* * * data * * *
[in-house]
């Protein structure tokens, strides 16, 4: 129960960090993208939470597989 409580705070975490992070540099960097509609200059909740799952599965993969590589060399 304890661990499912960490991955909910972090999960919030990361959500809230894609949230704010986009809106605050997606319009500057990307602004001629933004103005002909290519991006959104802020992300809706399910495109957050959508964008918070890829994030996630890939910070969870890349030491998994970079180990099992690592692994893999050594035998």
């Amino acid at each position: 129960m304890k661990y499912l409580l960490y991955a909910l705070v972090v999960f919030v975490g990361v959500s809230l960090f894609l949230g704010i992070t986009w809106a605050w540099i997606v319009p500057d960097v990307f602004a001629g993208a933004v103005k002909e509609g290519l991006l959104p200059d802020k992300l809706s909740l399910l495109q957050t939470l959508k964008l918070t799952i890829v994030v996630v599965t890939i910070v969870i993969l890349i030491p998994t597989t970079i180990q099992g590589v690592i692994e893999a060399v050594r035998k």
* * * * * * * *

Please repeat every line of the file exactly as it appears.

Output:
[in-house]
């Protein structure tokens, strides 16, 4: 129960960090993208939470597989 409580705070975490992070540099960097509609200059909740799952599965993969590589060399 304890661990499912960490991955909910972090999960919030990361959500809230894609949230704010986009809106605050997606319009500057990307602004001629933004103005002909290519991006959104802020992300809706399910495109957050959508964008918070890829994030996630890939910070969870890349030491998994970079180990099992690592692994893999050594035998």
């Amino acid at each position: 129960m304890k661990y499912l409580l960490y991955a909910l705070v972090v999960f919030v975490g990361v959500s809230l960090f894609l949230g704010i992070t986009w809106a605050w540099i997606v319009p500057d960097v990307f602004a001629g993208a933004v103005k002909e509609g290519l991006l959104p200059d802020k992300l809706s909740l399910l495109q957050t939470l959508k964008l918070t799952i890829v994030v996630v599965t890939i910070v969870i993969l890349i030491p998994t597989t970079i180990q099992g590589v690592i692994e893999a060399v050594r035998k």